Imagine.

He’s stepped down from the Ottawa Police Services Board, and isn’t making himself available to talk about the ramifications on the new Central Library now that the Lebreton redevelopment is crumbling down.

Tierney has said he’ll continue to work hard in his ward, clearly not planning on stepping aside.

It’s hard to believe he’ll be given a committee chair – that would be foolish on the part of Mayor Jim Watson – with Tierney’s political future now up in the air.

And again, you have to ask, why?

Ottawa Police Chief Vern White?

So guess who wants to be the next police chief in Ottawa?
Times up.
It’s former police chief Senator Vern White!
What a fascinating idea!

And as a confession of sorts, On the City, from the Burbs spent a fair amount of time checking this rumour out, and talking to several off-the-record sources who confirmed the story. But as well, of course, I left a message for White at his Senate office – with not much hope I’d ever hear back.
Wrong

White returned the call, confirming it’s a job he realized he still wants.
“I know now I left the job too early,” White admitted. “There are things I still want to get done there.”
“So yes, if it’s an open competition for the job, I’ll by applying,” White said.
Ottawa Police Chief Charles Bordeleau’s term – which was already extended – ends in May.
An open competition isn’t mandatory, but given White’s popularity in the city – his reputation as a take charge cop – there’s a good chance politicians will want to allow him the opportunity to compete for the job.

White has already talked to both Mayor Jim Watson and the present police board chair councillor Eli El-Chantiry – so both are aware of his desire to get his old job back.

He said his interest to go after the job has nothing to do with his decision not to run for mayor.
“No, not at all, I couldn’t have beaten Jim if I tried,” he said.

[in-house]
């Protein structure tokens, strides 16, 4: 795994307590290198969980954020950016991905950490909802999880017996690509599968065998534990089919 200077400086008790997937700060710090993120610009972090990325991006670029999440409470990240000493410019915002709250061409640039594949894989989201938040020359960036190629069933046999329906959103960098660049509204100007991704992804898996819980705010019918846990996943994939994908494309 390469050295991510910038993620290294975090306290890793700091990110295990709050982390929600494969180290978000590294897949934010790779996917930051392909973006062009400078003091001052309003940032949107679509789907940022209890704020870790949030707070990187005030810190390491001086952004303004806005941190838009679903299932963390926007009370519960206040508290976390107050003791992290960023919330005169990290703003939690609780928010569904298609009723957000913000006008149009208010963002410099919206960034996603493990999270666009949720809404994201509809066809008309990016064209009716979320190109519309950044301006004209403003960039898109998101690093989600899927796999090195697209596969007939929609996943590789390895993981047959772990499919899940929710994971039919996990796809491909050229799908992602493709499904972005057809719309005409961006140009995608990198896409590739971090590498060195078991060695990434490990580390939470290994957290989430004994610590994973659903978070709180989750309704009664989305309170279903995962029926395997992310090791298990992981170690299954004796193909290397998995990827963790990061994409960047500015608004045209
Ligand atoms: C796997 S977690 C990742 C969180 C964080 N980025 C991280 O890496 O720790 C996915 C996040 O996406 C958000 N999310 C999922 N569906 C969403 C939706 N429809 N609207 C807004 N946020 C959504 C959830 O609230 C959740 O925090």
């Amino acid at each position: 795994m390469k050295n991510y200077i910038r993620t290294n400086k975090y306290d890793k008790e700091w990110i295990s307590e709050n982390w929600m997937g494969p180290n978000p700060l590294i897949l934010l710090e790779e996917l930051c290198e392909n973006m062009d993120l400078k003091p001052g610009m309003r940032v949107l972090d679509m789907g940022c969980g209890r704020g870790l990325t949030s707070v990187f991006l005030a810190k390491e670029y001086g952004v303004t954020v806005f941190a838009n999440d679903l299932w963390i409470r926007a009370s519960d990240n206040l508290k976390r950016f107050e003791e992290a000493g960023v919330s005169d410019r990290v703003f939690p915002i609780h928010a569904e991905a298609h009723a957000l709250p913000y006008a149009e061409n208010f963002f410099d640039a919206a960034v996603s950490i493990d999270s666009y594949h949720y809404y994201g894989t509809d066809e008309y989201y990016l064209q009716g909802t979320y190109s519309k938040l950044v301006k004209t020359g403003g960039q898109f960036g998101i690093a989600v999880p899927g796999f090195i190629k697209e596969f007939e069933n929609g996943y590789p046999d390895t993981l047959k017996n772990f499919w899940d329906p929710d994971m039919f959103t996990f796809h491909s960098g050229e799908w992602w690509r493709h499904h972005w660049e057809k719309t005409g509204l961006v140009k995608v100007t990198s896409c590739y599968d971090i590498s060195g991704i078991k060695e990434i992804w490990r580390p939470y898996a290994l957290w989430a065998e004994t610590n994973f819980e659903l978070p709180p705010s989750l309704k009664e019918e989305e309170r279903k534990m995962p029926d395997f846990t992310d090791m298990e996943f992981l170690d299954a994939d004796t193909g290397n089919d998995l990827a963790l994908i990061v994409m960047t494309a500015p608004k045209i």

And of course, White’s desire to fight to get his job back certainly means – as was expected in any case – most certainly means El-Chantiry won’t be seeking the job again.
The two are close friends – and their tight relationship was criticized during White’s last reincarnation as chief.

White has lots of ideas of how he’d like to change the present climate at the Ottawa Police Force – including a return to community policing – which is sure to win support with many city councillors unhappy with the present state of the Ottawa Police.

In 2017, police shifted many officers from specialized community units to patrol units. In the eyes of many, it hasn’t been a success.
Both politicians and community members have been calling for a more visible police presence in their communities.
Added to that issue is an ever-growing concern over increased crime and a guns and gangs problem, that isn’t going away.
Both are issues for White, who isn’t at all satisfied the present strategy is working.

It’s really no surprise White wants back in. When he left the job and headed for the Senate, not everyone was convinced it was a good fit for the man who seemed to juggle a dozen tasks at the same time without breaking a sweat.
But he said the idea of getting his old job back has nothing to do with leaving the Senate, pointing out he’d always made it clear it wasn’t a long-term job for him.